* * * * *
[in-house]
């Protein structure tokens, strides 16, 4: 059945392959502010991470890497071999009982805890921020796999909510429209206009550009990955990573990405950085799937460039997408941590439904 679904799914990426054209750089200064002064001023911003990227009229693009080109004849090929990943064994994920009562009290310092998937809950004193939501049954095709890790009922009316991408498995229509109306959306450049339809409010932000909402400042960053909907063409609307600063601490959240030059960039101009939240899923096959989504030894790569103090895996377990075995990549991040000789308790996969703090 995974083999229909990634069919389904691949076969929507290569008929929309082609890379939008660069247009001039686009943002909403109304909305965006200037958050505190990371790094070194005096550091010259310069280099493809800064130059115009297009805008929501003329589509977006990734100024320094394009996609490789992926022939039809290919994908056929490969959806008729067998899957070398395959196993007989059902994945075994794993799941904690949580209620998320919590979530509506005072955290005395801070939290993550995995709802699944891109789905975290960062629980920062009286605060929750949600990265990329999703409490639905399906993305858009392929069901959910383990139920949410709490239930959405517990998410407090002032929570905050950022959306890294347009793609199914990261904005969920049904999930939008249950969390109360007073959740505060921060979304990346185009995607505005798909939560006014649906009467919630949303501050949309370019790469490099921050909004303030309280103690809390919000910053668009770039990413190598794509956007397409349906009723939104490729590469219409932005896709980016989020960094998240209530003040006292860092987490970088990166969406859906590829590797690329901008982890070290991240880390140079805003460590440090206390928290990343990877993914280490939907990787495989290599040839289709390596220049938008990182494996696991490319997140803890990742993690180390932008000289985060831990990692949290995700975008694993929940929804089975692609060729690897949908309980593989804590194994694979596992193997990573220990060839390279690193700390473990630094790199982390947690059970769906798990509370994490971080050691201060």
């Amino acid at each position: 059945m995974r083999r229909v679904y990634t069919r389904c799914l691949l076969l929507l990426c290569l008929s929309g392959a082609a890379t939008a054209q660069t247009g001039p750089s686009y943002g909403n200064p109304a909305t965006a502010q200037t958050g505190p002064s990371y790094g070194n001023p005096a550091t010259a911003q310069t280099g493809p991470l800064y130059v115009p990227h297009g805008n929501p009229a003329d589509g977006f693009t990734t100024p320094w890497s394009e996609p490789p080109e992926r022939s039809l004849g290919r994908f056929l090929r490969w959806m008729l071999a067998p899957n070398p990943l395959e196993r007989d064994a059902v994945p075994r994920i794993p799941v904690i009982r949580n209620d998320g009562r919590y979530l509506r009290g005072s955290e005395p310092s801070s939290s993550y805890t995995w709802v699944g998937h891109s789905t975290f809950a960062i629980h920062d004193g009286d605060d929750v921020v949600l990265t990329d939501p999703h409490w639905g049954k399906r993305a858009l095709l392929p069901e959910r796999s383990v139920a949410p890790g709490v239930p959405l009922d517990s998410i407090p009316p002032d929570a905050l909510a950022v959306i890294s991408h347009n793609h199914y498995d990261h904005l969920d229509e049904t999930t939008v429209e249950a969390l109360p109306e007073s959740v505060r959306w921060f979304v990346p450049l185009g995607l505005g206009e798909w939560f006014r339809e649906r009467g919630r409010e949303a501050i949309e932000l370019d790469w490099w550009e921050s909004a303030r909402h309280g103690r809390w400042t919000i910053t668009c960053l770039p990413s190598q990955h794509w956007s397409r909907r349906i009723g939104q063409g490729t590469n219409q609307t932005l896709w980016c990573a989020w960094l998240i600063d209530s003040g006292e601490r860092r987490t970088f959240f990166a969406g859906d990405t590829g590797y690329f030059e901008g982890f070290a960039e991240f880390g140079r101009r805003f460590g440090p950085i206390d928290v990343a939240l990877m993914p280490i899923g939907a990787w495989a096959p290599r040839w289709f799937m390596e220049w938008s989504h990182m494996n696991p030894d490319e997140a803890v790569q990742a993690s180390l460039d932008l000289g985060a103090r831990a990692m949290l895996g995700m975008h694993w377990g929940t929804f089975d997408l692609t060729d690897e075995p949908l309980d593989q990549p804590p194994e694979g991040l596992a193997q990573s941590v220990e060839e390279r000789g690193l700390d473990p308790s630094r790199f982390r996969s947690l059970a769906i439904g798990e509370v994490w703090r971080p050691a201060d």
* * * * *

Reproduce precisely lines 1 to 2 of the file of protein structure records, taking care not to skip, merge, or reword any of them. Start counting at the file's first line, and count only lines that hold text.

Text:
[in-house]
């Protein structure tokens, strides 16, 4: 059945392959502010991470890497071999009982805890921020796999909510429209206009550009990955990573990405950085799937460039997408941590439904 679904799914990426054209750089200064002064001023911003990227009229693009080109004849090929990943064994994920009562009290310092998937809950004193939501049954095709890790009922009316991408498995229509109306959306450049339809409010932000909402400042960053909907063409609307600063601490959240030059960039101009939240899923096959989504030894790569103090895996377990075995990549991040000789308790996969703090 995974083999229909990634069919389904691949076969929507290569008929929309082609890379939008660069247009001039686009943002909403109304909305965006200037958050505190990371790094070194005096550091010259310069280099493809800064130059115009297009805008929501003329589509977006990734100024320094394009996609490789992926022939039809290919994908056929490969959806008729067998899957070398395959196993007989059902994945075994794993799941904690949580209620998320919590979530509506005072955290005395801070939290993550995995709802699944891109789905975290960062629980920062009286605060929750949600990265990329999703409490639905399906993305858009392929069901959910383990139920949410709490239930959405517990998410407090002032929570905050950022959306890294347009793609199914990261904005969920049904999930939008249950969390109360007073959740505060921060979304990346185009995607505005798909939560006014649906009467919630949303501050949309370019790469490099921050909004303030309280103690809390919000910053668009770039990413190598794509956007397409349906009723939104490729590469219409932005896709980016989020960094998240209530003040006292860092987490970088990166969406859906590829590797690329901008982890070290991240880390140079805003460590440090206390928290990343990877993914280490939907990787495989290599040839289709390596220049938008990182494996696991490319997140803890990742993690180390932008000289985060831990990692949290995700975008694993929940929804089975692609060729690897949908309980593989804590194994694979596992193997990573220990060839390279690193700390473990630094790199982390947690059970769906798990509370994490971080050691201060």